Radar is a word combined of “radio detecting and ranging” and it was developed in England in the late 1930’s. An early warning detection system was installed, covering the whole south- and east coast of England. The code name for this chain of totally 18 radar installations was “Chain Home”. It covered the coast from Portsmouth to Aberdeen. It was possible to detect an aeroplane at 160 km distance. There were radar installation all along the east coast of Scottland, roughly 6 installations.

Divison headquarters for the RAF were located in Sunderland and close to Glasgow. The main headquarter was in Newcastle. The radar coverage was splitted on two different types of radars: High altitude radar (up to 5000m) and low altitude radar (up to 170m). The radar coverage looks to me as to have been fairly complete. The low altitude radar had a coverage of average 30-50km along the complete coastline, and the high altitude radar about 200km. I have no idea on how good the coverage was very up north of Scotland, but it seems that the coverage got poorer. Some references mentions that sites located at sea level could detect aircraft flying at an altitude of 1000m from a distance of 75km.

The drawing of the July 1940 Fighter Command layout in Kaplan’s “Their Finest Hour” shows Chain Home radar from Gaitnip on the Orkney Islands all the way down to Hawkstor in the SW. Mason says in “Battle Over Britain” that by early summer 1940 “all approaches to the island between the Bristol Channel and Land’s End, and the Orkneys, were now covered out to about 150 miles range at 18,000 feet. Almost the entire South and East Coasts were covered down to about 600 feet at forty miles range.” Of course, the Ground Observer Corps covered the entire coast to spot low level aircraft. The wooden masts at Gaitnip were only very recently demolished and many of the associated buildings still remain.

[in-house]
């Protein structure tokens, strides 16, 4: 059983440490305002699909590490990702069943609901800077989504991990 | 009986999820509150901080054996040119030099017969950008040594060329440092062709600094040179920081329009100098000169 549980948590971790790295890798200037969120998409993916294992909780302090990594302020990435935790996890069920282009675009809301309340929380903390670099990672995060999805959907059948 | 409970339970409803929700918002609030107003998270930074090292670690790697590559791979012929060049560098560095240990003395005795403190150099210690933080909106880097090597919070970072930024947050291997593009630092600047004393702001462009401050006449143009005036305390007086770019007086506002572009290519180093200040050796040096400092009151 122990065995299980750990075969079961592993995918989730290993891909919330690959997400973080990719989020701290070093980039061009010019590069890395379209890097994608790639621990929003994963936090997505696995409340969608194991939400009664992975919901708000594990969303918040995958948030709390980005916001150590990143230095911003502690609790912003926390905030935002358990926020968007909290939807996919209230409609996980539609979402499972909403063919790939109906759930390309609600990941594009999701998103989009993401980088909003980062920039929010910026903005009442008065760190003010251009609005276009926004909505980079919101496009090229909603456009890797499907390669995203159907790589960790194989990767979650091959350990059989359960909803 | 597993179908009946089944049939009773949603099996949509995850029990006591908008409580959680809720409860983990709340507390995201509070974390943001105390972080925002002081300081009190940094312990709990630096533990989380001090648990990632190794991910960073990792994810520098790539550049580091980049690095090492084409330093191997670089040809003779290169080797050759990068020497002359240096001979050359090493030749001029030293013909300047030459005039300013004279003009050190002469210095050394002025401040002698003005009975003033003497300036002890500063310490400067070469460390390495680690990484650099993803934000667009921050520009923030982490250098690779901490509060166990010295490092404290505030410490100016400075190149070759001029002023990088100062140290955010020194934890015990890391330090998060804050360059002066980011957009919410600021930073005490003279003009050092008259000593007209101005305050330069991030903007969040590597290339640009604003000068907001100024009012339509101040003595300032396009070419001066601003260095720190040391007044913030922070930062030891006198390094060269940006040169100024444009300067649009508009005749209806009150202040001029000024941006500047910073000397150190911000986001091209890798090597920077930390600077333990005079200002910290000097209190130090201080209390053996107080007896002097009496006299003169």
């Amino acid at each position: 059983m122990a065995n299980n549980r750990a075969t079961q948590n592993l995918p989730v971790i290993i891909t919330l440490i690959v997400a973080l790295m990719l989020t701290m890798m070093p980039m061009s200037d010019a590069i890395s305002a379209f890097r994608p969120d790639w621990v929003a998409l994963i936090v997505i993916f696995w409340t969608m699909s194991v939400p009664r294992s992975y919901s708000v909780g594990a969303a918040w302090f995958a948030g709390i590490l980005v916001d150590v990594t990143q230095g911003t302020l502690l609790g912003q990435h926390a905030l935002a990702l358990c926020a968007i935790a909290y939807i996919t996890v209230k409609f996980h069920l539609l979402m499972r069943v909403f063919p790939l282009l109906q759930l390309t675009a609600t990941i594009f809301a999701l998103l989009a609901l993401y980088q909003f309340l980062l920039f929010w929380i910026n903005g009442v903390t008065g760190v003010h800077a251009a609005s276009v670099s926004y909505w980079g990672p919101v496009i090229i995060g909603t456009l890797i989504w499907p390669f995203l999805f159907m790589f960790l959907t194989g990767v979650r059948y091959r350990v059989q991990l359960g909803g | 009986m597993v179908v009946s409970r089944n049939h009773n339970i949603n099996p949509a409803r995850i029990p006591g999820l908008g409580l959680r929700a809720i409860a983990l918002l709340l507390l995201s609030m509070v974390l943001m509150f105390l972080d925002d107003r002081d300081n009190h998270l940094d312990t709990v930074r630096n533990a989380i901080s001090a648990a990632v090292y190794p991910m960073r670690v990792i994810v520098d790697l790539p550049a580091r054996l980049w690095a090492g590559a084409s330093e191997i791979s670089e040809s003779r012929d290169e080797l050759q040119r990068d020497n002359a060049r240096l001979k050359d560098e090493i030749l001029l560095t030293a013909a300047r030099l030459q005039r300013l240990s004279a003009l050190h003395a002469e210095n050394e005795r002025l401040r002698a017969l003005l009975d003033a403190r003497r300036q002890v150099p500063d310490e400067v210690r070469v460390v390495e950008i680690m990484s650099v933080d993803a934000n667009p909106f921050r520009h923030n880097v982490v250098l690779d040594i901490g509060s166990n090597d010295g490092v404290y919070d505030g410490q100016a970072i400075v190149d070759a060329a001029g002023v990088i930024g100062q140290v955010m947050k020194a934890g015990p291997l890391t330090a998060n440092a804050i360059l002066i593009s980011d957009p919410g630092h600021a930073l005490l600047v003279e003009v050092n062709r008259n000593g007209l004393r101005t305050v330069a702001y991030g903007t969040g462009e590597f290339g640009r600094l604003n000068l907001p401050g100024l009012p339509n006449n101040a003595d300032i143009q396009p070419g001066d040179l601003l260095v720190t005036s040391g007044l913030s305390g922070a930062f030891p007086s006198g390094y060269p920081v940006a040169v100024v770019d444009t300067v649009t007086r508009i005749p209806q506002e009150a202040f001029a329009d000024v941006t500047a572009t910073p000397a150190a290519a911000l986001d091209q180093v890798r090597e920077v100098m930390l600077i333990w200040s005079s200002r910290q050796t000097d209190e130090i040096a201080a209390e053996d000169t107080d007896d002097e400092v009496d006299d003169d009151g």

When elements of the Luftwaffe’s “3. Luftflotte” launched a 100+ plane attack from Norway against Scotland and the North of England on 15 Aug 1940, they were met by 72 and 79 Sqds at Acklington, 605 Sqd at Drem, and 41 Sqd from Catterick. Fifty Ju88s of Kampfgeschwader 30 from Aalborg (Denmark) were intercepted by 616 and 73 Sqds from Leconfield. German intel had no idea that so much Fighter Command strength remained in the North; the Luftwaffe had 90 aircrafts lost or damaged that day, while Fighter Command had 42 aircrafts lost or damaged.

Thanks to Keith Bryers for additional info on radar coverage and the Gaitnip installation.

This is an archived page and no updates have been made to it in many years, never the less, it is copyright (C) 1999, 2019 by Bo Stahlbrandt